1. To display our app to the user, I will use a Content Editor Web Part with a link to a html snippet. The snippets contains the references to the different JavaScript files, a HTML structure and some basic CSS. I omitted the CSS to keep it readable:
<div ng-app="myCustomerApp">
	<div ng-controller="sitesController" id="customersites">
		<input ng-model="search.title"><br>
			<ul>
				<li class="blue" ng-repeat="site in sites | filter:search | orderBy:'fav':true">
					<div class="left"><a href="{{site.url}}" ng-bind="site.title"></a></div>
					<div ng-class="{favourite:site.fav}"><a href="#" ng-click="addFavourite(site)"><i class="fa fa-star"></i></a></div>
				</li>
			</ul>
		<a href="#" ng-click="clearFavourites()">Clear favourites</a>
	</div>

	<!-- AngularJS -->
	<script src="/sites/customers/SiteAssets/myCustomerApp/angular.min.js"></script>
	<script src="/sites/customers/SiteAssets/myCustomerApp/angular-cookies.min.js"></script>
	<script src="/sites/customers/SiteAssets/myCustomerApp/Controllers/Controllers.js"></script>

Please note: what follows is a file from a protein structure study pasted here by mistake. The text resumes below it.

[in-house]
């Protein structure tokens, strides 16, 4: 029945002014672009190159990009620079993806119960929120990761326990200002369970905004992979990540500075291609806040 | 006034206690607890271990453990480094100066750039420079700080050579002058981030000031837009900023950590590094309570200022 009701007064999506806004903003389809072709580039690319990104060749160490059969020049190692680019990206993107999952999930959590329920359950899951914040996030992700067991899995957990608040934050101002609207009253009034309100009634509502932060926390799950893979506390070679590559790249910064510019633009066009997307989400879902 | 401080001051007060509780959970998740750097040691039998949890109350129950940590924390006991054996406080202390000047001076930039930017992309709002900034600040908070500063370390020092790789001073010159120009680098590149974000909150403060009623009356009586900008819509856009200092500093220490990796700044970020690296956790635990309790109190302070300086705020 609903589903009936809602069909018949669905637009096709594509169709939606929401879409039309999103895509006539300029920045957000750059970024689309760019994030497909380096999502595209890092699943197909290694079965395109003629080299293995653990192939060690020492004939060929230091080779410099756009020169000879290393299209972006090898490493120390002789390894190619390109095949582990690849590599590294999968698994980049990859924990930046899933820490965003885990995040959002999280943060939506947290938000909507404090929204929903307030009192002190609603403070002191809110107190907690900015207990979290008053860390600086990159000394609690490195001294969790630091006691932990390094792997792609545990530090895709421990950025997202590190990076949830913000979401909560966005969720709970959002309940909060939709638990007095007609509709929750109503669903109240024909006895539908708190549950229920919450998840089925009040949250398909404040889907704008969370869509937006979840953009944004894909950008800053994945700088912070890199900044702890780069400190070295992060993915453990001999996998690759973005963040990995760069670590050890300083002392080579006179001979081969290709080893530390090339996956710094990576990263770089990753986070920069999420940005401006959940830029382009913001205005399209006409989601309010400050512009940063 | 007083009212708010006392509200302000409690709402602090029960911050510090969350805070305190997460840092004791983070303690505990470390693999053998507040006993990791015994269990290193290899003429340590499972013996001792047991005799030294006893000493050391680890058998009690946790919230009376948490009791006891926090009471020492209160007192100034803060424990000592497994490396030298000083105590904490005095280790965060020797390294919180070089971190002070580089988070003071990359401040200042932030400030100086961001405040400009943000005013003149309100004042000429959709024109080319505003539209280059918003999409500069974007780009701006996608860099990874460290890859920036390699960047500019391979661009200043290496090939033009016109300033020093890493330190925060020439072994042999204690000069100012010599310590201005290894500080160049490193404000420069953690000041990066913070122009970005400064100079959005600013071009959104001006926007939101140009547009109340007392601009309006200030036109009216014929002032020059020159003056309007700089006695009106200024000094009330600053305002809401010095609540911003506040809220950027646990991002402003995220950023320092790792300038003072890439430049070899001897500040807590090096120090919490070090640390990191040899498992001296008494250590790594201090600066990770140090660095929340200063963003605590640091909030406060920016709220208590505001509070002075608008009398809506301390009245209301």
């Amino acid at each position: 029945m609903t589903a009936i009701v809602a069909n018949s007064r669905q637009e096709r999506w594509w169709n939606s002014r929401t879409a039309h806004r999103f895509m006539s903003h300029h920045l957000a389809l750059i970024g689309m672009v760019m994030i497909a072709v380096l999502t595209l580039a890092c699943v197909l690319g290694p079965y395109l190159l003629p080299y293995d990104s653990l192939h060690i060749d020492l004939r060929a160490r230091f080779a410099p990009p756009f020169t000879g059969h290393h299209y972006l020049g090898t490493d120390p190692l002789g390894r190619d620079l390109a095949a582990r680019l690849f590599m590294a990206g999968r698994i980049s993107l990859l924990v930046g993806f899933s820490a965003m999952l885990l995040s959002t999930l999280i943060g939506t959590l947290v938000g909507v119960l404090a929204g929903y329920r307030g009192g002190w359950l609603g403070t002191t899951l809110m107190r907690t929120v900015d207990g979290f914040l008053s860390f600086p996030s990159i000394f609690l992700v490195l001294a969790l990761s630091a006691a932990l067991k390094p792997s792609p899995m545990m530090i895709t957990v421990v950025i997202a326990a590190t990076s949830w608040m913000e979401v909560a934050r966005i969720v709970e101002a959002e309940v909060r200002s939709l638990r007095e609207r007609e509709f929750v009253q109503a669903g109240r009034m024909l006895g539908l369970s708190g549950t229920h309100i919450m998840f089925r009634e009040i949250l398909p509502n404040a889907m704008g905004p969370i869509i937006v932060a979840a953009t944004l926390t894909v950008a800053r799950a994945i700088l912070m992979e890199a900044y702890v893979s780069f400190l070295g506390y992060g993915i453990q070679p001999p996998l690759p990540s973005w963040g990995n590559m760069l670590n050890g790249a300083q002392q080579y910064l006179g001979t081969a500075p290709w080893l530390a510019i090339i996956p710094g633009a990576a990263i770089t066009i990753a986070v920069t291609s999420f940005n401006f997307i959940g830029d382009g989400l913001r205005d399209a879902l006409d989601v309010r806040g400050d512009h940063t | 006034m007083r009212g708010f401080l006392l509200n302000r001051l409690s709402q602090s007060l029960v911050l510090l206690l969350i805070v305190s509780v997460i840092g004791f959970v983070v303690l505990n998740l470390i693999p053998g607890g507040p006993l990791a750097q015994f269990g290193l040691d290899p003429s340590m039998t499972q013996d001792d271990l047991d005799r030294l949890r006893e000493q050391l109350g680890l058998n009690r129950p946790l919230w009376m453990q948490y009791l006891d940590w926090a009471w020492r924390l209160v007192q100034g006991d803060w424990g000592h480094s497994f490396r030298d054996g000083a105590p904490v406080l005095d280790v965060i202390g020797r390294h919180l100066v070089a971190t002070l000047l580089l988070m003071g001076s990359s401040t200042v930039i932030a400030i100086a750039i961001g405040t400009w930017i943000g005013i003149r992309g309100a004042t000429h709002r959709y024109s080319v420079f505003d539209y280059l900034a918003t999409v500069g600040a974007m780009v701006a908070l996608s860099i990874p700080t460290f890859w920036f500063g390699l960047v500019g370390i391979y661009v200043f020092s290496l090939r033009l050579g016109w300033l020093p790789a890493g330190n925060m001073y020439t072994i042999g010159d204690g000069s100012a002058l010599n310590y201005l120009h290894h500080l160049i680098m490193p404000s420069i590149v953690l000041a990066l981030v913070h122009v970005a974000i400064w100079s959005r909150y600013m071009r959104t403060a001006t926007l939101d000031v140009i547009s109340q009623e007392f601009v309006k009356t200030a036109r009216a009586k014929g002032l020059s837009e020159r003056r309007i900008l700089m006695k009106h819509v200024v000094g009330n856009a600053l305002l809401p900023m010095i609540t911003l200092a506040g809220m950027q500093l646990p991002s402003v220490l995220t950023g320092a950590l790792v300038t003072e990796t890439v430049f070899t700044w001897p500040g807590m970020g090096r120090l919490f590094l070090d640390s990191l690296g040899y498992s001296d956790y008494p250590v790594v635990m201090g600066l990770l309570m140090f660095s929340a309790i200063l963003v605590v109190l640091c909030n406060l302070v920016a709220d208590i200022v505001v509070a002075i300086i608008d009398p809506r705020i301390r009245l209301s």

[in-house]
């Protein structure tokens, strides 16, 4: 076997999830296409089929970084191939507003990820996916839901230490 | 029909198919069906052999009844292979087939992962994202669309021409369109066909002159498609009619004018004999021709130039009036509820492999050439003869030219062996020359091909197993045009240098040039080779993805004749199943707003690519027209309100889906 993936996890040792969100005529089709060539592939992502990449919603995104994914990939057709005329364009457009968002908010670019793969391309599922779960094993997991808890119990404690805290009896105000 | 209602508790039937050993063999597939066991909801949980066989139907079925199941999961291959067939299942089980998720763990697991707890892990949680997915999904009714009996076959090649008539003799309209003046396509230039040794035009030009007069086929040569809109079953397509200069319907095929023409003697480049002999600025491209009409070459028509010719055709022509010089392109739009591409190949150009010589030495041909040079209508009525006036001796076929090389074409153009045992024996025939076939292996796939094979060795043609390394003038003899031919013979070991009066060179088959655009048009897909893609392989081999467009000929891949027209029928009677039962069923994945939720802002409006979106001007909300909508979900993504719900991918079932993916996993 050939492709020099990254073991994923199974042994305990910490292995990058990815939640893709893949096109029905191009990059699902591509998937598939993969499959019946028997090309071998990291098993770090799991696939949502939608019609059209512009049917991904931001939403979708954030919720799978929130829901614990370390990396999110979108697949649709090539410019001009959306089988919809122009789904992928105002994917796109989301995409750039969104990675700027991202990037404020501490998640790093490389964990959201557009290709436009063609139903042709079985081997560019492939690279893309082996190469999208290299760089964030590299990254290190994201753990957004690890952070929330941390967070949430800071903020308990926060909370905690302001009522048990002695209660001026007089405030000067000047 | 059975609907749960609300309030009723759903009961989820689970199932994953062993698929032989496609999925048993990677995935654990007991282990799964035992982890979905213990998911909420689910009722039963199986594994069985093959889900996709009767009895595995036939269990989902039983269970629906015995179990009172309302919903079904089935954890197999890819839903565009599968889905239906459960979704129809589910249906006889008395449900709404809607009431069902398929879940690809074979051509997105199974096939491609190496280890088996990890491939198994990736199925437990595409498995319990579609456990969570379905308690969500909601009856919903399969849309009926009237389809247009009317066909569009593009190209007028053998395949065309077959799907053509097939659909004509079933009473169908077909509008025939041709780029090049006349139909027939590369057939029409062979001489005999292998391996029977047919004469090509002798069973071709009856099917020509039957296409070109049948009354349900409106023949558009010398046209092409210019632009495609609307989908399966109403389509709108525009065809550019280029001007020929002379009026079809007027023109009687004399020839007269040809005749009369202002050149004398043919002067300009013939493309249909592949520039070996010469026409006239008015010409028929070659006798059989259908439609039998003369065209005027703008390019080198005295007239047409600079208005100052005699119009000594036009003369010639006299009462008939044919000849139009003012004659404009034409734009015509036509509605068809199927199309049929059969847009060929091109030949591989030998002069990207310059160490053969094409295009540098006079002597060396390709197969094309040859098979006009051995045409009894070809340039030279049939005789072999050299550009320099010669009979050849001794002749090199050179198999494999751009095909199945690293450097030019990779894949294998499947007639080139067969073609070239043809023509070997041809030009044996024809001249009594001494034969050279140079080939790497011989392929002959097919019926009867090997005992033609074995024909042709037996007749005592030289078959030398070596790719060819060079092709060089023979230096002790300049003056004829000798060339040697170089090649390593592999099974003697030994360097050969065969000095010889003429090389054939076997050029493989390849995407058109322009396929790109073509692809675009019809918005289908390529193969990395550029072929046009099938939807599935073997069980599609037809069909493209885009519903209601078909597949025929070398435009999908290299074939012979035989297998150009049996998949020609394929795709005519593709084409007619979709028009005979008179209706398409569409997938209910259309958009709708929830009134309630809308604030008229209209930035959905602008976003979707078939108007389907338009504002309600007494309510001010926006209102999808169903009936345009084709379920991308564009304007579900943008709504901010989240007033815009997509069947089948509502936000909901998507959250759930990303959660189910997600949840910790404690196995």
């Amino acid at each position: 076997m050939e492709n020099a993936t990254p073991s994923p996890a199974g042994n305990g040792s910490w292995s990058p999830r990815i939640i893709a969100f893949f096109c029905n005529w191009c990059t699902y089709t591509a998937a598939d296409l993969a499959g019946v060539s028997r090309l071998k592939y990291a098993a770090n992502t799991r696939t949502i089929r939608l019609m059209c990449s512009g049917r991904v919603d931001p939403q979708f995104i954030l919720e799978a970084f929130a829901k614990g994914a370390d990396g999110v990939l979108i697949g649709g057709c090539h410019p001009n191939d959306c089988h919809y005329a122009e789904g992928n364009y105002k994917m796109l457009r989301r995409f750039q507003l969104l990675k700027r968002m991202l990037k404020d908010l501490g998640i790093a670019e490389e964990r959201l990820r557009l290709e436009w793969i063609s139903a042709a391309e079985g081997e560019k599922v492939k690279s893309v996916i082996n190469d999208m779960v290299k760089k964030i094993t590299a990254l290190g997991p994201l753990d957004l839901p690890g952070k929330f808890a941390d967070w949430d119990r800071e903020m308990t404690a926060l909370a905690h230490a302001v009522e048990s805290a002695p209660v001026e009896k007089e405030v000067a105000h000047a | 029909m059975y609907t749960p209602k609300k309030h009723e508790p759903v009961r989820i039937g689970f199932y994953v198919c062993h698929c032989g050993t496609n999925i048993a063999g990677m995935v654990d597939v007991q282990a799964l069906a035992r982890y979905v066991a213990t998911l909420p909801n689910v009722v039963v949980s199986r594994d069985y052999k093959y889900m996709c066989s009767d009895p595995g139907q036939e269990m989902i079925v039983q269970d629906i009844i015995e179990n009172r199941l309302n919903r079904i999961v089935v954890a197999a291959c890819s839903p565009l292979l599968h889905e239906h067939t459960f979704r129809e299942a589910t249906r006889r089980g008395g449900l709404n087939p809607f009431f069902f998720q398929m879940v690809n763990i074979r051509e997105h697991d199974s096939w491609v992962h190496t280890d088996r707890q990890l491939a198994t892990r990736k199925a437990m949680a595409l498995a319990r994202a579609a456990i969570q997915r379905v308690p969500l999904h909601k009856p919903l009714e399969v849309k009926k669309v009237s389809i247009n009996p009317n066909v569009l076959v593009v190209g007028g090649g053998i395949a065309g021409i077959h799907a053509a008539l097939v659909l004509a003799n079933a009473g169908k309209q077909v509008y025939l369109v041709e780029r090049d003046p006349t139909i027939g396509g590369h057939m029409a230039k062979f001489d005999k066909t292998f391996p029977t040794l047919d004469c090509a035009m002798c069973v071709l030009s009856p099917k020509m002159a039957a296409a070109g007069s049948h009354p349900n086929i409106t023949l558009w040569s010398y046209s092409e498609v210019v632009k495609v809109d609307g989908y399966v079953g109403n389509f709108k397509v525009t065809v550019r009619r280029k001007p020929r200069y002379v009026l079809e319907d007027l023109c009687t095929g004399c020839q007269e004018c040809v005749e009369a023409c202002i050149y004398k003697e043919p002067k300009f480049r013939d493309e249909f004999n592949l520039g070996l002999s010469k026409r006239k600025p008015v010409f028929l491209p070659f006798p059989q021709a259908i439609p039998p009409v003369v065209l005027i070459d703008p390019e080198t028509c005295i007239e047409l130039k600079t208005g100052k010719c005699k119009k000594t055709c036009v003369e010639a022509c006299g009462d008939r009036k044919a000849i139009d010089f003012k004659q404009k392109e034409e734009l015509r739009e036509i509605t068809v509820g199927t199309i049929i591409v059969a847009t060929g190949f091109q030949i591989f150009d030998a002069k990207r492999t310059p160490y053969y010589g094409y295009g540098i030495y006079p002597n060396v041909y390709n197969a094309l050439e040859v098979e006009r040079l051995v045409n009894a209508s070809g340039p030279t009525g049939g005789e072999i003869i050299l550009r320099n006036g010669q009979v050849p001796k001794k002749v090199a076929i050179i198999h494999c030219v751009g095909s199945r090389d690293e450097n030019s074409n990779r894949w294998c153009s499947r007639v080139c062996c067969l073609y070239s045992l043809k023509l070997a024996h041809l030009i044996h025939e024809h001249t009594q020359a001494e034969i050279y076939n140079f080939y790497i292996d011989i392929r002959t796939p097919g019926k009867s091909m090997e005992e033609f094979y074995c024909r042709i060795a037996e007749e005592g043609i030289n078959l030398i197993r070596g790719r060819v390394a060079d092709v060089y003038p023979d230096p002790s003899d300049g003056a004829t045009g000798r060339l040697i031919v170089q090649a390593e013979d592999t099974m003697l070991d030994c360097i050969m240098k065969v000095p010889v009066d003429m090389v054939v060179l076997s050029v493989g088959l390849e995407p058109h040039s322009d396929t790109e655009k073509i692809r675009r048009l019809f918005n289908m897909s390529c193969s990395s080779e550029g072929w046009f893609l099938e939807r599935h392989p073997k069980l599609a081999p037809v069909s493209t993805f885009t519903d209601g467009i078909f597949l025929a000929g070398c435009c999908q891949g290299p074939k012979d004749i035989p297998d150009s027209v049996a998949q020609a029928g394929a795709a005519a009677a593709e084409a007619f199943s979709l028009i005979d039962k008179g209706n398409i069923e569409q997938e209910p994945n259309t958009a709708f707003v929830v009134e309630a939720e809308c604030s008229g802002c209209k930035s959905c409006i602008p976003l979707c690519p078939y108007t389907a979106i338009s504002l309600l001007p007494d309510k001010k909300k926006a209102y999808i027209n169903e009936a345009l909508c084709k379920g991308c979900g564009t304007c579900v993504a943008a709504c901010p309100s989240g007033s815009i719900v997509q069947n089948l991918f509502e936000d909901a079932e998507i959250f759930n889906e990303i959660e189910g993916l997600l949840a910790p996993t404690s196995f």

<script src="/sites/customers/SiteAssets/myCustomerApp/Services/Services.js"></script>

	<!-- Main App -->
	<script src="/sites/customers/SiteAssets/myCustomerApp/app.js"></script>
</div>

Couple of things to note:

  • A very simple HTML structure is used, in this case an unordered list.
  • This UL gets build by Angular’s ngRepeat directive.
  • The list of sites is sorted (ordered by) on the “fav” attribute to make sure the favorite site is list first.
  • A standard HTML <input> tag is added and Angular’s filter function is used to process the input for the ngRepeat directive. Because of the data-binding feature of Angular, this enables the “search as you type” experience.